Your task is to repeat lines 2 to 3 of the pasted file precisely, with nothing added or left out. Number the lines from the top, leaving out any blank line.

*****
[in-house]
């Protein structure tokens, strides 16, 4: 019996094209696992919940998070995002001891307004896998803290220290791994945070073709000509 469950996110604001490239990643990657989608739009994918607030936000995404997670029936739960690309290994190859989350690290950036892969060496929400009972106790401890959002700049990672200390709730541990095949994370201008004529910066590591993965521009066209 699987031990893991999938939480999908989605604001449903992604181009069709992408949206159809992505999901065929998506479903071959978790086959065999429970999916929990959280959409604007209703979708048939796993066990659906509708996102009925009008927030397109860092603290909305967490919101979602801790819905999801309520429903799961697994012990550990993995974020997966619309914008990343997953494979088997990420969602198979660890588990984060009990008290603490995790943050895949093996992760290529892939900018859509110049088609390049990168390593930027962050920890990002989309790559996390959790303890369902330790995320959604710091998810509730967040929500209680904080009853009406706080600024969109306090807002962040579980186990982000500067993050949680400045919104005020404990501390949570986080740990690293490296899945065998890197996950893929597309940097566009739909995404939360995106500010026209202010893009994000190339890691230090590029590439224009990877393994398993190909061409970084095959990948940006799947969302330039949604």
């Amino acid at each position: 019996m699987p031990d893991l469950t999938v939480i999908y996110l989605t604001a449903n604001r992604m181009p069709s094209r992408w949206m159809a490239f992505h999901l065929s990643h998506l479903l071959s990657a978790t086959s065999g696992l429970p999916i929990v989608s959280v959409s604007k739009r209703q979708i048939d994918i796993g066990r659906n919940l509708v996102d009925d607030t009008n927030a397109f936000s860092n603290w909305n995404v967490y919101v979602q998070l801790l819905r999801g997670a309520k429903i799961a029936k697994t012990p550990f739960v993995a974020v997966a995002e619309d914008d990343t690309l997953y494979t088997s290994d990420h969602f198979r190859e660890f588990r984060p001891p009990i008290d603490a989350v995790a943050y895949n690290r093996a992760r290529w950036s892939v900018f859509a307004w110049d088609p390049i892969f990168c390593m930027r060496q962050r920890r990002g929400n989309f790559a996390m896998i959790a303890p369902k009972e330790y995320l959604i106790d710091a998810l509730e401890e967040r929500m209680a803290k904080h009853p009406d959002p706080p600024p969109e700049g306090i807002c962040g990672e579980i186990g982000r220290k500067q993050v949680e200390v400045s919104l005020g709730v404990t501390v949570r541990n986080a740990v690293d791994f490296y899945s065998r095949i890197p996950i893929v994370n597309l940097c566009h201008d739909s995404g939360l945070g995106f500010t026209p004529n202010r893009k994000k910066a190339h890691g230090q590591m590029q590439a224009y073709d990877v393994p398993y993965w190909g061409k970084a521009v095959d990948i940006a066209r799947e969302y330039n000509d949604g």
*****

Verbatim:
């Protein structure tokens, strides 16, 4: 019996094209696992919940998070995002001891307004896998803290220290791994945070073709000509 469950996110604001490239990643990657989608739009994918607030936000995404997670029936739960690309290994190859989350690290950036892969060496929400009972106790401890959002700049990672200390709730541990095949994370201008004529910066590591993965521009066209 699987031990893991999938939480999908989605604001449903992604181009069709992408949206159809992505999901065929998506479903071959978790086959065999429970999916929990959280959409604007209703979708048939796993066990659906509708996102009925009008927030397109860092603290909305967490919101979602801790819905999801309520429903799961697994012990550990993995974020997966619309914008990343997953494979088997990420969602198979660890588990984060009990008290603490995790943050895949093996992760290529892939900018859509110049088609390049990168390593930027962050920890990002989309790559996390959790303890369902330790995320959604710091998810509730967040929500209680904080009853009406706080600024969109306090807002962040579980186990982000500067993050949680400045919104005020404990501390949570986080740990690293490296899945065998890197996950893929597309940097566009739909995404939360995106500010026209202010893009994000190339890691230090590029590439224009990877393994398993190909061409970084095959990948940006799947969302330039949604």
């Amino acid at each position: 019996m699987p031990d893991l469950t999938v939480i999908y996110l989605t604001a449903n604001r992604m181009p069709s094209r992408w949206m159809a490239f992505h999901l065929s990643h998506l479903l071959s990657a978790t086959s065999g696992l429970p999916i929990v989608s959280v959409s604007k739009r209703q979708i048939d994918i796993g066990r659906n919940l509708v996102d009925d607030t009008n927030a397109f936000s860092n603290w909305n995404v967490y919101v979602q998070l801790l819905r999801g997670a309520k429903i799961a029936k697994t012990p550990f739960v993995a974020v997966a995002e619309d914008d990343t690309l997953y494979t088997s290994d990420h969602f198979r190859e660890f588990r984060p001891p009990i008290d603490a989350v995790a943050y895949n690290r093996a992760r290529w950036s892939v900018f859509a307004w110049d088609p390049i892969f990168c390593m930027r060496q962050r920890r990002g929400n989309f790559a996390m896998i959790a303890p369902k009972e330790y995320l959604i106790d710091a998810l509730e401890e967040r929500m209680a803290k904080h009853p009406d959002p706080p600024p969109e700049g306090i807002c962040g990672e579980i186990g982000r220290k500067q993050v949680e200390v400045s919104l005020g709730v404990t501390v949570r541990n986080a740990v690293d791994f490296y899945s065998r095949i890197p996950i893929v994370n597309l940097c566009h201008d739909s995404g939360l945070g995106f500010t026209p004529n202010r893009k994000k910066a190339h890691g230090q590591m590029q590439a224009y073709d990877v393994p398993y993965w190909g061409k970084a521009v095959d990948i940006a066209r799947e969302y330039n000509d949604g």